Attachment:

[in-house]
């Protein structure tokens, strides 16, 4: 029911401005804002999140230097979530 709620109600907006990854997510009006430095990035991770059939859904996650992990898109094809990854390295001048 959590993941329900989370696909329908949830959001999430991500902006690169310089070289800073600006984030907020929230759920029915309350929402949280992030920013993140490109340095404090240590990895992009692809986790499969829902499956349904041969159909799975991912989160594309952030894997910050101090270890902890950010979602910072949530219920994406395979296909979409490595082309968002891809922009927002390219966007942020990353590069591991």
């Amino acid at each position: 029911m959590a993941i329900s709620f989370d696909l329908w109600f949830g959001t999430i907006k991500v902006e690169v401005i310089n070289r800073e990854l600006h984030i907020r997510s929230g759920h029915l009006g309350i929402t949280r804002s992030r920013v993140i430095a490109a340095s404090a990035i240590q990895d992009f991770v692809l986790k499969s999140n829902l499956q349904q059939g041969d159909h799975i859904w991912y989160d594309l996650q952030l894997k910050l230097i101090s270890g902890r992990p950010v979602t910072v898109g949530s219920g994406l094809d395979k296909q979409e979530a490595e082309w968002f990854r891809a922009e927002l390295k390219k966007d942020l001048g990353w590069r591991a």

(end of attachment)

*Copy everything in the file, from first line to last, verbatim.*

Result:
[in-house]
């Protein structure tokens, strides 16, 4: 029911401005804002999140230097979530 709620109600907006990854997510009006430095990035991770059939859904996650992990898109094809990854390295001048 959590993941329900989370696909329908949830959001999430991500902006690169310089070289800073600006984030907020929230759920029915309350929402949280992030920013993140490109340095404090240590990895992009692809986790499969829902499956349904041969159909799975991912989160594309952030894997910050101090270890902890950010979602910072949530219920994406395979296909979409490595082309968002891809922009927002390219966007942020990353590069591991």
């Amino acid at each position: 029911m959590a993941i329900s709620f989370d696909l329908w109600f949830g959001t999430i907006k991500v902006e690169v401005i310089n070289r800073e990854l600006h984030i907020r997510s929230g759920h029915l009006g309350i929402t949280r804002s992030r920013v993140i430095a490109a340095s404090a990035i240590q990895d992009f991770v692809l986790k499969s999140n829902l499956q349904q059939g041969d159909h799975i859904w991912y989160d594309l996650q952030l894997k910050l230097i101090s270890g902890r992990p950010v979602t910072v898109g949530s219920g994406l094809d395979k296909q979409e979530a490595e082309w968002f990854r891809a922009e927002l390295k390219k966007d942020l001048g990353w590069r591991a």